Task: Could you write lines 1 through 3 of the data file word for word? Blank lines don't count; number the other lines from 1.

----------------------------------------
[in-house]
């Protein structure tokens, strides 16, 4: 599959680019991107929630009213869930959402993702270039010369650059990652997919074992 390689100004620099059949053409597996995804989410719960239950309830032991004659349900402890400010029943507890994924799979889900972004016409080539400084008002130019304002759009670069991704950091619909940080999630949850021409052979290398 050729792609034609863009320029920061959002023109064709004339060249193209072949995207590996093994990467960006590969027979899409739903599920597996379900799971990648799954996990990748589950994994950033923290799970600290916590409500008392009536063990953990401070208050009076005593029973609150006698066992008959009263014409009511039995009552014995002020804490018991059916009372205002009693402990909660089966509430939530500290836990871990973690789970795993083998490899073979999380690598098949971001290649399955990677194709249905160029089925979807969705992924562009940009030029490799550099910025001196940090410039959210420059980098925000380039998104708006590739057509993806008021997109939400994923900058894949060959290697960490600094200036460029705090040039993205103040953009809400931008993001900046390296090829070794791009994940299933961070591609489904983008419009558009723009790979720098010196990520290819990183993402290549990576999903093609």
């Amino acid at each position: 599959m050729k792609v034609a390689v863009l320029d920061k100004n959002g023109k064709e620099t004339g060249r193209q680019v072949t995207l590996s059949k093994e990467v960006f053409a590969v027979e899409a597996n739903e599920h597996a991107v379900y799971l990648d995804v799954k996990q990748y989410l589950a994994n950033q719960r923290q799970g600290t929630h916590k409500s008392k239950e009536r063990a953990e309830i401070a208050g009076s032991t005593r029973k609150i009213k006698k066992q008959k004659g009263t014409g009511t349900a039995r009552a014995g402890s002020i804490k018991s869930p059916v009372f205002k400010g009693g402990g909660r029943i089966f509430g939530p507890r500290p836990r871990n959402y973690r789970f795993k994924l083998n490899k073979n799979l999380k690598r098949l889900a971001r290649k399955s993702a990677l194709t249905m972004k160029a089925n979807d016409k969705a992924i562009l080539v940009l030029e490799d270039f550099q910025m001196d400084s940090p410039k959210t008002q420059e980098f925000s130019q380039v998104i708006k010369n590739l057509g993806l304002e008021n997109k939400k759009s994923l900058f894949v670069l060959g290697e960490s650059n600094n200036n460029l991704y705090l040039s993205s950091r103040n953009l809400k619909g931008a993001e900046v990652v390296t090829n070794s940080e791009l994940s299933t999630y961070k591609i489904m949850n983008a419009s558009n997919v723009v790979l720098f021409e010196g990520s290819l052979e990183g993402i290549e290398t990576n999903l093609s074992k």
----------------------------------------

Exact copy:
[in-house]
């Protein structure tokens, strides 16, 4: 599959680019991107929630009213869930959402993702270039010369650059990652997919074992 390689100004620099059949053409597996995804989410719960239950309830032991004659349900402890400010029943507890994924799979889900972004016409080539400084008002130019304002759009670069991704950091619909940080999630949850021409052979290398 050729792609034609863009320029920061959002023109064709004339060249193209072949995207590996093994990467960006590969027979899409739903599920597996379900799971990648799954996990990748589950994994950033923290799970600290916590409500008392009536063990953990401070208050009076005593029973609150006698066992008959009263014409009511039995009552014995002020804490018991059916009372205002009693402990909660089966509430939530500290836990871990973690789970795993083998490899073979999380690598098949971001290649399955990677194709249905160029089925979807969705992924562009940009030029490799550099910025001196940090410039959210420059980098925000380039998104708006590739057509993806008021997109939400994923900058894949060959290697960490600094200036460029705090040039993205103040953009809400931008993001900046390296090829070794791009994940299933961070591609489904983008419009558009723009790979720098010196990520290819990183993402290549990576999903093609």
């Amino acid at each position: 599959m050729k792609v034609a390689v863009l320029d920061k100004n959002g023109k064709e620099t004339g060249r193209q680019v072949t995207l590996s059949k093994e990467v960006f053409a590969v027979e899409a597996n739903e599920h597996a991107v379900y799971l990648d995804v799954k996990q990748y989410l589950a994994n950033q719960r923290q799970g600290t929630h916590k409500s008392k239950e009536r063990a953990e309830i401070a208050g009076s032991t005593r029973k609150i009213k006698k066992q008959k004659g009263t014409g009511t349900a039995r009552a014995g402890s002020i804490k018991s869930p059916v009372f205002k400010g009693g402990g909660r029943i089966f509430g939530p507890r500290p836990r871990n959402y973690r789970f795993k994924l083998n490899k073979n799979l999380k690598r098949l889900a971001r290649k399955s993702a990677l194709t249905m972004k160029a089925n979807d016409k969705a992924i562009l080539v940009l030029e490799d270039f550099q910025m001196d400084s940090p410039k959210t008002q420059e980098f925000s130019q380039v998104i708006k010369n590739l057509g993806l304002e008021n997109k939400k759009s994923l900058f894949v670069l060959g290697e960490s650059n600094n200036n460029l991704y705090l040039s993205s950091r103040n953009l809400k619909g931008a993001e900046v990652v390296t090829n070794s940080e791009l994940s299933t999630y961070k591609i489904m949850n983008a419009s558009n997919v723009v790979l720098f021409e010196g990520s290819l052979e990183g993402i290549e290398t990576n999903l093609s074992k």